My prayer is that the various ministry contexts in which our pastors and leaders serve develop a mature long-term approach to its challenges, and our pastors and leaders learn to respond with maturity, thoughtfulness, and gravity to the crises they face.

Rev. Craig M. Howard

 

Connected Church

Blog Post by
Rev. Dr. Craig M. Howard
Presbytery Leader
choward@glpby.org


 The polity of the Presbyterian Church (U.S.A.) presupposes the fellowship of women, men, and children united in covenant relationship with one another and with God through Jesus Christ. The organization rests on the fellowship and is not designed to work without trust and love. G-1.0102

At the last Presbytery Gathering, we tried something new. We invited commissioners and participants to come down on Friday and stay overnight for Saturday’s Gathering. On Friday afternoon, the Peace Park of First, Cape Girardeau, was dedicated. The service was open to the public. The audience was filled with church members, Presbyterians who had arrived early for the Saturday gathering, local people who support the church, onlookers, and those just passing by.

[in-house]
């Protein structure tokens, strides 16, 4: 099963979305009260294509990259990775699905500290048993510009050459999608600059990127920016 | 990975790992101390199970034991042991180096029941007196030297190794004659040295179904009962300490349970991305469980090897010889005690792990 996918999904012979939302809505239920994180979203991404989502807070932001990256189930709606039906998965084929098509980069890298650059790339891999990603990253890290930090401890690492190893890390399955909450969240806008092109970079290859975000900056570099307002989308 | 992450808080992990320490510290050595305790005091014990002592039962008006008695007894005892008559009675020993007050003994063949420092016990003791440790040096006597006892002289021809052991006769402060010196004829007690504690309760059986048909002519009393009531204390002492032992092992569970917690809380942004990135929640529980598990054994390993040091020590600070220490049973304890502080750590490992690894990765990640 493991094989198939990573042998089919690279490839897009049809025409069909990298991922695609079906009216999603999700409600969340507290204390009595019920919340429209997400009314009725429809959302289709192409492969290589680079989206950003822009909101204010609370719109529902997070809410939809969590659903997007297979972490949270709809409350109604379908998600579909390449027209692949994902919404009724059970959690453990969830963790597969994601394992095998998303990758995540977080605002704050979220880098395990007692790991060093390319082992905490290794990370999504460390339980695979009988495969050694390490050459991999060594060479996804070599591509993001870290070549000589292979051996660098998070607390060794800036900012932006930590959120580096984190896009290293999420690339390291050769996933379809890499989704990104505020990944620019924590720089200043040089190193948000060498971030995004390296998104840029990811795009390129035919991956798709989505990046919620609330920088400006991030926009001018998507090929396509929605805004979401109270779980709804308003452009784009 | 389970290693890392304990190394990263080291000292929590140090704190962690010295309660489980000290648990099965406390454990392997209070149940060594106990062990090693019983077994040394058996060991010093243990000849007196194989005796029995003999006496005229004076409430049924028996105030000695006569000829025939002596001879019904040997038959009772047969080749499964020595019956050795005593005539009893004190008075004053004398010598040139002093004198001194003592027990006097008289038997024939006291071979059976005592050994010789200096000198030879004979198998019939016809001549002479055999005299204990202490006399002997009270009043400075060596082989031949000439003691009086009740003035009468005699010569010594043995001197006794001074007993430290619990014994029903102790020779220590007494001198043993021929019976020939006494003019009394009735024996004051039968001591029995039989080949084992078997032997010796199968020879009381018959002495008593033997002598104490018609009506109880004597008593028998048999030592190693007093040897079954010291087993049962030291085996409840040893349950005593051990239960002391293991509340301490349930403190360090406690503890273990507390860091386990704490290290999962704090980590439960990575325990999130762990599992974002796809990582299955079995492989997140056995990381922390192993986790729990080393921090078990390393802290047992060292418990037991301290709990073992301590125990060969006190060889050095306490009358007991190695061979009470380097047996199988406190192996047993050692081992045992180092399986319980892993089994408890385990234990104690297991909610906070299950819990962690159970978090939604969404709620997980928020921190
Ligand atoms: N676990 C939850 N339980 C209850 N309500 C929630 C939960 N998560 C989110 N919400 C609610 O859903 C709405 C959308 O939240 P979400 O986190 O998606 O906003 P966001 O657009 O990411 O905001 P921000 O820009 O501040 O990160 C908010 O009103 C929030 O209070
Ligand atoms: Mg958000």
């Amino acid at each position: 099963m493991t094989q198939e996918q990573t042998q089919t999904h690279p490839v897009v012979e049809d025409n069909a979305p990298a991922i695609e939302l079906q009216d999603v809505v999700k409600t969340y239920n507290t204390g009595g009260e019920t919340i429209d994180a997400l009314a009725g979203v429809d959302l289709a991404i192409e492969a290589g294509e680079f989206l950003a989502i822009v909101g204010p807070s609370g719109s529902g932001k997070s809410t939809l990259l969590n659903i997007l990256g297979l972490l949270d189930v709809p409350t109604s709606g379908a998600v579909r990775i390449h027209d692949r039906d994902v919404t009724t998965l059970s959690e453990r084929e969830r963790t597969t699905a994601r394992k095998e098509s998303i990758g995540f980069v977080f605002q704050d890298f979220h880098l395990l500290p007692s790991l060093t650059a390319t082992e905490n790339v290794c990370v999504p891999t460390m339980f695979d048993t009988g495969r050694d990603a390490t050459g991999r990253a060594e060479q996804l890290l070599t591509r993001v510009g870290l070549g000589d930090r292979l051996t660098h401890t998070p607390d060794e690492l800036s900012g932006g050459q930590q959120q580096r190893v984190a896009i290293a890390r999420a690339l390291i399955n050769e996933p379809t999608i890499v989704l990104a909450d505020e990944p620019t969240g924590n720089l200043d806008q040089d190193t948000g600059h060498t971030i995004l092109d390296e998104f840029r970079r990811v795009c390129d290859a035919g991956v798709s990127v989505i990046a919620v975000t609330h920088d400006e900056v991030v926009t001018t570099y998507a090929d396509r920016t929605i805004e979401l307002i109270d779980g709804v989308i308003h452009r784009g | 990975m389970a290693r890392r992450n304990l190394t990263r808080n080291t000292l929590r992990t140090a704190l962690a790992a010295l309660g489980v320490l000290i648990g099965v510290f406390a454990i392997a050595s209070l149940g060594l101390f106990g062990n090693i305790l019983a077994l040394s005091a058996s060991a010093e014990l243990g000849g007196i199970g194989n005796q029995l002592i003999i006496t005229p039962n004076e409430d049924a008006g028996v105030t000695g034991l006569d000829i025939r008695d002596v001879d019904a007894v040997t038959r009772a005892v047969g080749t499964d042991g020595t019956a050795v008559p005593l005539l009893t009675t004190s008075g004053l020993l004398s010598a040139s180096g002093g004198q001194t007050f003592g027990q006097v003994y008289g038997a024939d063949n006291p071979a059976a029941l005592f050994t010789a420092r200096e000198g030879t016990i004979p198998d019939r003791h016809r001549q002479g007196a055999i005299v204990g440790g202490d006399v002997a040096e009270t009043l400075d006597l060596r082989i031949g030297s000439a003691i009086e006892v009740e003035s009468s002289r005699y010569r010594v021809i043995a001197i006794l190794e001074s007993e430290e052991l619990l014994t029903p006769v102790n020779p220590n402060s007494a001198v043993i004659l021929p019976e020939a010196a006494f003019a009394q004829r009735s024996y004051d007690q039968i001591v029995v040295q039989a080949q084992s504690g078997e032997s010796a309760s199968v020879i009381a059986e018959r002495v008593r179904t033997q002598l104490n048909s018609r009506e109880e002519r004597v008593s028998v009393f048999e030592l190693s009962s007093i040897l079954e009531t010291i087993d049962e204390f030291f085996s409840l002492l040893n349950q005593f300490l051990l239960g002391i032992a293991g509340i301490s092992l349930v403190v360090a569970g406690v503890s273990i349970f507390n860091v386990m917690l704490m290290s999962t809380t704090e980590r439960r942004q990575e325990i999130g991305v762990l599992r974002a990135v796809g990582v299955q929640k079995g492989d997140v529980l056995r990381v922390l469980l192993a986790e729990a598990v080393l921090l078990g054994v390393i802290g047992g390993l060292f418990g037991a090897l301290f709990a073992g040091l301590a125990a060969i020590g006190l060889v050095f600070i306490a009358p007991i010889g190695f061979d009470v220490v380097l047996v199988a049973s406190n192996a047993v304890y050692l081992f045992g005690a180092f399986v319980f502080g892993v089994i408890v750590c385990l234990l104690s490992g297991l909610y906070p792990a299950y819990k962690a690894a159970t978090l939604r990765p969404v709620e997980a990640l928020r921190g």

It was a beautiful event that included the unveiling of two statues that were created by local artists. Rev. Ellen Gurnon, the new pastor at First, gave a stirring prayer. All hung around to enjoy snacks, music, fellowship, the statutes, and the beautiful garden.

The Peace Park is a testament of First’s commitment to the community that surrounds it. The congregation has created a space where people can just hang out with one another in the shadow of the church. There is a playground where kids can play safely. I can envision people on blankets enjoying one another while the children play. All in the name of peace. All in the name of Jesus, who is the Prince of Peace.